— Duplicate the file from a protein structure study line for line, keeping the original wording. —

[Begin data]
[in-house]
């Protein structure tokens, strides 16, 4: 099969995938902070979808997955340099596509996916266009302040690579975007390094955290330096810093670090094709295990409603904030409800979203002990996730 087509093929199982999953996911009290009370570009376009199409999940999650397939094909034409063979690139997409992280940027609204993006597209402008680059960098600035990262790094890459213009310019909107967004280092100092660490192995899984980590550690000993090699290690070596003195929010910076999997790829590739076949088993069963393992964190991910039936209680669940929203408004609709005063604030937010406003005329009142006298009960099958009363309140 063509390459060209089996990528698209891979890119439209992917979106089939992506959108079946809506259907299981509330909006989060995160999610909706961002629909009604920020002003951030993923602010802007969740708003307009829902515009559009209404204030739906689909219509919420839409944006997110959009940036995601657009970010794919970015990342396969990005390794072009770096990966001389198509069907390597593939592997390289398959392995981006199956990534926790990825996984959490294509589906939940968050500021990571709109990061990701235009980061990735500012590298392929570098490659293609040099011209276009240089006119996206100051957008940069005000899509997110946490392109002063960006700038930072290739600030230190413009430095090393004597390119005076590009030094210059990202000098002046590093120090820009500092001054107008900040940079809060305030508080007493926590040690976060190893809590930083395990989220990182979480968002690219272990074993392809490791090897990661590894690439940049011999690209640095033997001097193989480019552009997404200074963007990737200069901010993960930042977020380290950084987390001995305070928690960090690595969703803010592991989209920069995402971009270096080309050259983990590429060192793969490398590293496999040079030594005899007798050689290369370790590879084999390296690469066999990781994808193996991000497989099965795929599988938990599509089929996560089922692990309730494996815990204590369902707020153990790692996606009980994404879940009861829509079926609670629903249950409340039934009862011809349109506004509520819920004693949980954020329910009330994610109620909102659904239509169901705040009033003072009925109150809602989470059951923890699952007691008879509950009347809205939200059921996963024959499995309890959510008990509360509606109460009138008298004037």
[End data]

[in-house]
């Protein structure tokens, strides 16, 4: 099969995938902070979808997955340099596509996916266009302040690579975007390094955290330096810093670090094709295990409603904030409800979203002990996730 087509093929199982999953996911009290009370570009376009199409999940999650397939094909034409063979690139997409992280940027609204993006597209402008680059960098600035990262790094890459213009310019909107967004280092100092660490192995899984980590550690000993090699290690070596003195929010910076999997790829590739076949088993069963393992964190991910039936209680669940929203408004609709005063604030937010406003005329009142006298009960099958009363309140 063509390459060209089996990528698209891979890119439209992917979106089939992506959108079946809506259907299981509330909006989060995160999610909706961002629909009604920020002003951030993923602010802007969740708003307009829902515009559009209404204030739906689909219509919420839409944006997110959009940036995601657009970010794919970015990342396969990005390794072009770096990966001389198509069907390597593939592997390289398959392995981006199956990534926790990825996984959490294509589906939940968050500021990571709109990061990701235009980061990735500012590298392929570098490659293609040099011209276009240089006119996206100051957008940069005000899509997110946490392109002063960006700038930072290739600030230190413009430095090393004597390119005076590009030094210059990202000098002046590093120090820009500092001054107008900040940079809060305030508080007493926590040690976060190893809590930083395990989220990182979480968002690219272990074993392809490791090897990661590894690439940049011999690209640095033997001097193989480019552009997404200074963007990737200069901010993960930042977020380290950084987390001995305070928690960090690595969703803010592991989209920069995402971009270096080309050259983990590429060192793969490398590293496999040079030594005899007798050689290369370790590879084999390296690469066999990781994808193996991000497989099965795929599988938990599509089929996560089922692990309730494996815990204590369902707020153990790692996606009980994404879940009861829509079926609670629903249950409340039934009862011809349109506004509520819920004693949980954020329910009330994610109620909102659904239509169901705040009033003072009925109150809602989470059951923890699952007691008879509950009347809205939200059921996963024959499995309890959510008990509360509606109460009138008298004037």